Diplomatic Conference which adopted a wide ranging set of amendments to the IMO Convention on
Standards of Training, Certification and Watchkeeping for Seafarers (STCW).
       The competence of seafarers is a most critical factor in the safe and efficient operation of ships,
and has a direct impact on the safety of life at sea and the protection of the marine environment. The
STCW Convention constitutes a comprehensive set of regulations intended to maintain the highest
standards of competence globally. In particular, the STCW Convention places important responsibilities
on maritime employers, obligations with which they must fully comply.
       Numerous amendments were adopted to take account of recent technical developments requiring
new shipboard skills, such as the use of Electronic Chart Display and Information Systems (ECDIS) or
the need to give more emphasis to environmental management. But the changes also cover such matters
as new training requirements for leadership and teamwork, enhanced refresher training for qualified
seafarers, and the introduction of standards of competence for the new grade of Able Seafarer in both the
deck and engine departments. There are also new competence tables and training requirements for
personnel on oil and chemical tankers and gas carriers. Importantly, the 2010 amendments also introduce
major changes to IMO regulations concerning seafarers’ minimum rest hours, which are intended to
prevent fatigue.
New STCW requirements such as enhanced 5 yearly refresher training, or the mandatory use of training
record books for new rating trainees. From January 2013, new seafarers commencing training will be
required to do so in accordance with the new training and competence standards.
         This will be necessary, by July 2013, if governments wish to maintain a place on the IMO ‘white
list’ of nations that have demonstrated continuing adherence to STCW standards, so as to avoid port state
control difficulties for their ships, or flag state recognition problems for seafarers working on foreign
ships to whom they have issued STCW certificates.
        The ILO Maritime Labour Convention is probably the most important international regulation
affecting manning and labour affairs. It covers every aspect of the manning of ships, from employment
conditions to medical standards, and from crew accommodation to work hour regulations.
       Manning levels and crew skill requirements and a range of international regulations on crew
welfare are based on conventions made at the International Labour Organisation (ILO) in Geneva. As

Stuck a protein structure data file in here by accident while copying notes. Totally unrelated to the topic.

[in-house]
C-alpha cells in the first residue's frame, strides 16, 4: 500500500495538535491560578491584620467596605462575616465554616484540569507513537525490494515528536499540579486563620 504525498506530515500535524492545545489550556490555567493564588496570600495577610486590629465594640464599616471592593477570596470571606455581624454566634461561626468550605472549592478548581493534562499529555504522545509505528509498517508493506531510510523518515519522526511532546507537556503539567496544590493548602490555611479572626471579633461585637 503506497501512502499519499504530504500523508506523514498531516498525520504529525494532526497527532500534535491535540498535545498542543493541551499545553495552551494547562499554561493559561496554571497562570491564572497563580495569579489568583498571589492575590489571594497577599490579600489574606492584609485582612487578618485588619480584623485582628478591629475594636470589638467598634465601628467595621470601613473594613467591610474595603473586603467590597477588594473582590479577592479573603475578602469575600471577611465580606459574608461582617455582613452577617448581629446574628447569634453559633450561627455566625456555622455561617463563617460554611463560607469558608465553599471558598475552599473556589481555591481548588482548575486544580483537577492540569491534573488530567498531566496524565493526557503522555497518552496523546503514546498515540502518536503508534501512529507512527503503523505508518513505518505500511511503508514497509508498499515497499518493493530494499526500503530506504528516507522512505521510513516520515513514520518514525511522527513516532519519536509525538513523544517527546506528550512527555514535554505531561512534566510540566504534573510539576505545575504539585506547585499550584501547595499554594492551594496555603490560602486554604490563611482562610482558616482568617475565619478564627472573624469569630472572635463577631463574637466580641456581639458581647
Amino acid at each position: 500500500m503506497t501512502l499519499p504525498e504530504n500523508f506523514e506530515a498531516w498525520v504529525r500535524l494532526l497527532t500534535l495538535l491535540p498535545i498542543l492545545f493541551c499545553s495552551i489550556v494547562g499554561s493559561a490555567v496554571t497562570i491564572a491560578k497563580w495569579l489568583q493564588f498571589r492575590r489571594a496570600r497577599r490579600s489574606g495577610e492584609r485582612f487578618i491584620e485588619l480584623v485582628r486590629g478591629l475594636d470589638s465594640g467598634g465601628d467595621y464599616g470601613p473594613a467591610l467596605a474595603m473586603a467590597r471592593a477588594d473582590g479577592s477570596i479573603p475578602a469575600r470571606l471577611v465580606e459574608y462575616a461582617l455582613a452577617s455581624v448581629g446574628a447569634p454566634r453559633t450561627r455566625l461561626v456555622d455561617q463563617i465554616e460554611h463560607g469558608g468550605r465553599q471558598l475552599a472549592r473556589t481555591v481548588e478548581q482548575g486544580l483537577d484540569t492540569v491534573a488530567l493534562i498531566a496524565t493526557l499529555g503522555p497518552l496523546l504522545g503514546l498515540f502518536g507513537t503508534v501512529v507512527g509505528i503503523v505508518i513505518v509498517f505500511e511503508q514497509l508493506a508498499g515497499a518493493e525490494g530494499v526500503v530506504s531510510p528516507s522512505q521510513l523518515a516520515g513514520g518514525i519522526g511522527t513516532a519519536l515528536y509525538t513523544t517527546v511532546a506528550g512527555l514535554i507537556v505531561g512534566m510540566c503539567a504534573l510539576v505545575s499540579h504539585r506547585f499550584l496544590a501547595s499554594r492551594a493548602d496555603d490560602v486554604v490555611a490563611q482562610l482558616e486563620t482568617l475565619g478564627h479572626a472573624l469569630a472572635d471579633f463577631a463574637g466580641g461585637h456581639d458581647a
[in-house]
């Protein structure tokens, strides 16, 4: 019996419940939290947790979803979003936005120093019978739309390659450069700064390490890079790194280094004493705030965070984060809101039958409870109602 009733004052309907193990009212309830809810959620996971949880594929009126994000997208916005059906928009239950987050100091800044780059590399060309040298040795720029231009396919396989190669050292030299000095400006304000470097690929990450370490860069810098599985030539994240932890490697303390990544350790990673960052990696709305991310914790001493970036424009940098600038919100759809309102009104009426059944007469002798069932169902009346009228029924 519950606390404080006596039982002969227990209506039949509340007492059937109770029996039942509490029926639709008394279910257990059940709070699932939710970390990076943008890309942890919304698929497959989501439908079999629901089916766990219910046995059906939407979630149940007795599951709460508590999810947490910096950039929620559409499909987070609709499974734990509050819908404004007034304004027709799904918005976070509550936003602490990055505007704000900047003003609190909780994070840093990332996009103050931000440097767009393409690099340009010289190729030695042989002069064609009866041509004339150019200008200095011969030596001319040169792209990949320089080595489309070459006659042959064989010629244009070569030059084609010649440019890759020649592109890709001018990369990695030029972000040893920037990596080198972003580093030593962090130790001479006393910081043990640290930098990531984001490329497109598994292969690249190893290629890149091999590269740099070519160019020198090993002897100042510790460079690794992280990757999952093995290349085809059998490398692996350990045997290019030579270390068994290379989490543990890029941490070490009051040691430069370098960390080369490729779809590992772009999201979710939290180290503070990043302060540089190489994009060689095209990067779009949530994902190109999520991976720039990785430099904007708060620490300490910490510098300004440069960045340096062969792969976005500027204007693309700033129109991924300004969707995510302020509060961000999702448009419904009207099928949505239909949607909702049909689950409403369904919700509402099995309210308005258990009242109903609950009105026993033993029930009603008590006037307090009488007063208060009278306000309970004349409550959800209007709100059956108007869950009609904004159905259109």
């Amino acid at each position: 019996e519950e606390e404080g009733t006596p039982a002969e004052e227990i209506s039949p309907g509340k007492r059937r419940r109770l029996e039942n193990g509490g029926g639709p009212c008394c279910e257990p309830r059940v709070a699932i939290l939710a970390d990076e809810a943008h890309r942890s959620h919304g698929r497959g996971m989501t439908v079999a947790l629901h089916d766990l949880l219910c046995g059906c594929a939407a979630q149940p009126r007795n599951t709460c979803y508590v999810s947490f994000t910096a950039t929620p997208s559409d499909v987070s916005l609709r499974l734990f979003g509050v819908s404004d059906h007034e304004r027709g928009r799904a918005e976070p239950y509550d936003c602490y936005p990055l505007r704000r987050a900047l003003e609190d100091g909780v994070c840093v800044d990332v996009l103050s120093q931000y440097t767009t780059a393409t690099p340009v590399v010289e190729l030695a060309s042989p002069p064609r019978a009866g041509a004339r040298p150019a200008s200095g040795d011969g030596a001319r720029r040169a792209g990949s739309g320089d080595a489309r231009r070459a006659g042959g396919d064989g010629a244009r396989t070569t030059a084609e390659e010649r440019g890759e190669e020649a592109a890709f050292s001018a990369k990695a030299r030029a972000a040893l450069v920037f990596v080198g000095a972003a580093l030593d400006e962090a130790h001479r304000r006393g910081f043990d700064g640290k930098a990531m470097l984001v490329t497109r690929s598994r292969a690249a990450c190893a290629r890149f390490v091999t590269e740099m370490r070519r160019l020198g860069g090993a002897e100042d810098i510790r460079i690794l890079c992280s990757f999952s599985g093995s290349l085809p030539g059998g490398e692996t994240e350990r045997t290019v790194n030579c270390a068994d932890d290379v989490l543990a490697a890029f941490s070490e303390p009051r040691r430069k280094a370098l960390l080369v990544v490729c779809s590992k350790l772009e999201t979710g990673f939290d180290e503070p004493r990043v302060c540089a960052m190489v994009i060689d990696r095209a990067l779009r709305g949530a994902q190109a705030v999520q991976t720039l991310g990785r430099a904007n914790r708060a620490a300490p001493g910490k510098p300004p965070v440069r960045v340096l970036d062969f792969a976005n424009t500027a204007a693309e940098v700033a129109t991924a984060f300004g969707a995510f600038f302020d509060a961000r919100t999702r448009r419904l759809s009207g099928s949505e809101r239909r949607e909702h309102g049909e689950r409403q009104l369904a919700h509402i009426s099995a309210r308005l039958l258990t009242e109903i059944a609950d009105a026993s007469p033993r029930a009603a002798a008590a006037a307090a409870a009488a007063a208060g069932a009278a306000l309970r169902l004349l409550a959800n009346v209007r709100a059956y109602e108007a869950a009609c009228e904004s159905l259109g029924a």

crew costs remain a major cost component in the operation of ships, operators constantly look for ways of

reducing those costs, generally by employing ratings from lower cost countries such as the Philippines,
Myanmar and China.
       Under the MLC, 2006, States must inspect all ships flying their flag and also issue those ships
with a maritime labour certificate and a declaration of maritime labour compliance if ships are 500 gt or
over and go on international voyages.

        What are Flags of Convenience? (FOC)
        A flag of convenience ship is one that flies the flag of a country other than the country of
ownership. Cheap registration fees, low or no taxes and freedom to employ cheap labour are the
motivating factors behind a shipowner's decision to 'flag out'. Shipowners who use FOCs are free from
national regulations (such as those mandating that crew members share the nationality of the flag of the
ship), they can hire workers from around the globe and organize blends of nationalities across job
categories. Sometimes, because of language differences, seafarers are not able to communicate
effectively with each other, putting safety and the efficient operation of the ship at risk.
        Once a ship is registered under an FOC, many shipowners then recruit the cheapest labour they
can find, pay minimal wages and cut costs by lowering standards of living and working conditions for the
       Globalisation has helped to fuel this rush to the bottom. In an increasingly fierce competitive
shipping market, each new FOC is forced to promote itself by offering the lowest possible fees and the
minimum of regulation. In the same way, ship owners are forced to look for the cheapest and least
regulated ways of running their vessels in order to compete, and FOCs provide the solution.
        Some of these registers have poor safety and training standards and state control.

        List of Literature and Sources
1. Key Issues 2011 - The Year in Review
2. Shipping and World Trade       . . . . . . . . . . . . . . . . . . . . . . . . . . . . . . . . . . . . . . . .. . . .